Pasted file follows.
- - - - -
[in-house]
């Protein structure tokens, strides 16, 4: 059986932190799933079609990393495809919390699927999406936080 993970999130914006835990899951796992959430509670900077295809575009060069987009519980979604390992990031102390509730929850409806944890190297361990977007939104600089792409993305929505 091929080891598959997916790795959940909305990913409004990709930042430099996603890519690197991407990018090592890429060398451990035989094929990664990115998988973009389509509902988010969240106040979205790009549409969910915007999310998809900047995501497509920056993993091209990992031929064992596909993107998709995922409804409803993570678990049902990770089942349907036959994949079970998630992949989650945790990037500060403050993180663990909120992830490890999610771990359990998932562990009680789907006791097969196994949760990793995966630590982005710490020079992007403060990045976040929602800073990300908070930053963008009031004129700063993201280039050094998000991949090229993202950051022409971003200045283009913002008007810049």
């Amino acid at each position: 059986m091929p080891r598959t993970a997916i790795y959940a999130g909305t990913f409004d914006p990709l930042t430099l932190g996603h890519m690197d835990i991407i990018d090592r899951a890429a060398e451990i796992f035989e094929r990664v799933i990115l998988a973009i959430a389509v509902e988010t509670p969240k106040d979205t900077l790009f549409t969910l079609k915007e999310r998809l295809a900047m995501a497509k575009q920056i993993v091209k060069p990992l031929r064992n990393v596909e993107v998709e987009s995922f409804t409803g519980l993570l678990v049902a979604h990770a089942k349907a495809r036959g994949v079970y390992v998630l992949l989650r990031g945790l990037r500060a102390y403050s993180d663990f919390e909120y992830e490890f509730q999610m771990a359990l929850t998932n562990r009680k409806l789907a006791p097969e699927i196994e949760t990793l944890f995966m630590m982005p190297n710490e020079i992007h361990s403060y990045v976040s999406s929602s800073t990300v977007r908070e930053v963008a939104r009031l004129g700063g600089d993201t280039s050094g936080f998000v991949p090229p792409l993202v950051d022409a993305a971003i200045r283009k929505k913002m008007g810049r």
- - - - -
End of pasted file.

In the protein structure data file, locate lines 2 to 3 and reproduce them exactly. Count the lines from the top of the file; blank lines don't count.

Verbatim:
């Protein structure tokens, strides 16, 4: 059986932190799933079609990393495809919390699927999406936080 993970999130914006835990899951796992959430509670900077295809575009060069987009519980979604390992990031102390509730929850409806944890190297361990977007939104600089792409993305929505 091929080891598959997916790795959940909305990913409004990709930042430099996603890519690197991407990018090592890429060398451990035989094929990664990115998988973009389509509902988010969240106040979205790009549409969910915007999310998809900047995501497509920056993993091209990992031929064992596909993107998709995922409804409803993570678990049902990770089942349907036959994949079970998630992949989650945790990037500060403050993180663990909120992830490890999610771990359990998932562990009680789907006791097969196994949760990793995966630590982005710490020079992007403060990045976040929602800073990300908070930053963008009031004129700063993201280039050094998000991949090229993202950051022409971003200045283009913002008007810049």
């Amino acid at each position: 059986m091929p080891r598959t993970a997916i790795y959940a999130g909305t990913f409004d914006p990709l930042t430099l932190g996603h890519m690197d835990i991407i990018d090592r899951a890429a060398e451990i796992f035989e094929r990664v799933i990115l998988a973009i959430a389509v509902e988010t509670p969240k106040d979205t900077l790009f549409t969910l079609k915007e999310r998809l295809a900047m995501a497509k575009q920056i993993v091209k060069p990992l031929r064992n990393v596909e993107v998709e987009s995922f409804t409803g519980l993570l678990v049902a979604h990770a089942k349907a495809r036959g994949v079970y390992v998630l992949l989650r990031g945790l990037r500060a102390y403050s993180d663990f919390e909120y992830e490890f509730q999610m771990a359990l929850t998932n562990r009680k409806l789907a006791p097969e699927i196994e949760t990793l944890f995966m630590m982005p190297n710490e020079i992007h361990s403060y990045v976040s999406s929602s800073t990300v977007r908070e930053v963008a939104r009031l004129g700063g600089d993201t280039s050094g936080f998000v991949p090229p792409l993202v950051d022409a993305a971003i200045r283009k929505k913002m008007g810049r």